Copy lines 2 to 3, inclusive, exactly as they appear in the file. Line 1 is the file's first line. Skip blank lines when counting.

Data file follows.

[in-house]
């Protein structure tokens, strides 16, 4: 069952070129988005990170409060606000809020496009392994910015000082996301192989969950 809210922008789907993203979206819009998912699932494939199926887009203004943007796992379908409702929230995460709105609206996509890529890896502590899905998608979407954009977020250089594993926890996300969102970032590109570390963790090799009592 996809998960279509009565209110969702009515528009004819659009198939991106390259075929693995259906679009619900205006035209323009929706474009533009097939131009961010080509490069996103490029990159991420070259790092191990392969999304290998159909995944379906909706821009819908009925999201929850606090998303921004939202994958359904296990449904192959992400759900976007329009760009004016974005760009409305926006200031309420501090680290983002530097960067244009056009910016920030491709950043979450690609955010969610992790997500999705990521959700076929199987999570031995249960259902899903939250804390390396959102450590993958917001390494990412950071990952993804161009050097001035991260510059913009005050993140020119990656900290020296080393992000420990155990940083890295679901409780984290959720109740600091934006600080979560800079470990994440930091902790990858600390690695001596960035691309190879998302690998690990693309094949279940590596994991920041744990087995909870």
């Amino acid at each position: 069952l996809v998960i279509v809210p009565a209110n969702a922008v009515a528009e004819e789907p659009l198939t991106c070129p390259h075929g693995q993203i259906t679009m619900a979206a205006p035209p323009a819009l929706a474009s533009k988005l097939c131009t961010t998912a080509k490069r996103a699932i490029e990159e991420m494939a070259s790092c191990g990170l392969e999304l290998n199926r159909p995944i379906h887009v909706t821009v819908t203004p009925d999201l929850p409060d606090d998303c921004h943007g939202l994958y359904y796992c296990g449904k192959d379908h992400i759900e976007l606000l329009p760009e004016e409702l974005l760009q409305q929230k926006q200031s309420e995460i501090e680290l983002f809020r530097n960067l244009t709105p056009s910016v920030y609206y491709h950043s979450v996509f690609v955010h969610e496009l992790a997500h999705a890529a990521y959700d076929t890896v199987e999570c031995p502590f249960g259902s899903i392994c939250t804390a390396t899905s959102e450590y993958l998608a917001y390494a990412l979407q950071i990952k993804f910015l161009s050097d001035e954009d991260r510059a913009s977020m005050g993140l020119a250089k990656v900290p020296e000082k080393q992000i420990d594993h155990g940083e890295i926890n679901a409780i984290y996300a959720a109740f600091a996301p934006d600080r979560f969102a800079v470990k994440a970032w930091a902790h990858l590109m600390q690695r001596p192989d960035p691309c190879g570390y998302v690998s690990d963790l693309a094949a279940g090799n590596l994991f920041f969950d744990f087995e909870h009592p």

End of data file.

């Protein structure tokens, strides 16, 4: 069952070129988005990170409060606000809020496009392994910015000082996301192989969950 809210922008789907993203979206819009998912699932494939199926887009203004943007796992379908409702929230995460709105609206996509890529890896502590899905998608979407954009977020250089594993926890996300969102970032590109570390963790090799009592 996809998960279509009565209110969702009515528009004819659009198939991106390259075929693995259906679009619900205006035209323009929706474009533009097939131009961010080509490069996103490029990159991420070259790092191990392969999304290998159909995944379906909706821009819908009925999201929850606090998303921004939202994958359904296990449904192959992400759900976007329009760009004016974005760009409305926006200031309420501090680290983002530097960067244009056009910016920030491709950043979450690609955010969610992790997500999705990521959700076929199987999570031995249960259902899903939250804390390396959102450590993958917001390494990412950071990952993804161009050097001035991260510059913009005050993140020119990656900290020296080393992000420990155990940083890295679901409780984290959720109740600091934006600080979560800079470990994440930091902790990858600390690695001596960035691309190879998302690998690990693309094949279940590596994991920041744990087995909870």
């Amino acid at each position: 069952l996809v998960i279509v809210p009565a209110n969702a922008v009515a528009e004819e789907p659009l198939t991106c070129p390259h075929g693995q993203i259906t679009m619900a979206a205006p035209p323009a819009l929706a474009s533009k988005l097939c131009t961010t998912a080509k490069r996103a699932i490029e990159e991420m494939a070259s790092c191990g990170l392969e999304l290998n199926r159909p995944i379906h887009v909706t821009v819908t203004p009925d999201l929850p409060d606090d998303c921004h943007g939202l994958y359904y796992c296990g449904k192959d379908h992400i759900e976007l606000l329009p760009e004016e409702l974005l760009q409305q929230k926006q200031s309420e995460i501090e680290l983002f809020r530097n960067l244009t709105p056009s910016v920030y609206y491709h950043s979450v996509f690609v955010h969610e496009l992790a997500h999705a890529a990521y959700d076929t890896v199987e999570c031995p502590f249960g259902s899903i392994c939250t804390a390396t899905s959102e450590y993958l998608a917001y390494a990412l979407q950071i990952k993804f910015l161009s050097d001035e954009d991260r510059a913009s977020m005050g993140l020119a250089k990656v900290p020296e000082k080393q992000i420990d594993h155990g940083e890295i926890n679901a409780i984290y996300a959720a109740f600091a996301p934006d600080r979560f969102a800079v470990k994440a970032w930091a902790h990858l590109m600390q690695r001596p192989d960035p691309c190879g570390y998302v690998s690990d963790l693309a094949a279940g090799n590596l994991f920041f969950d744990f087995e909870h009592p």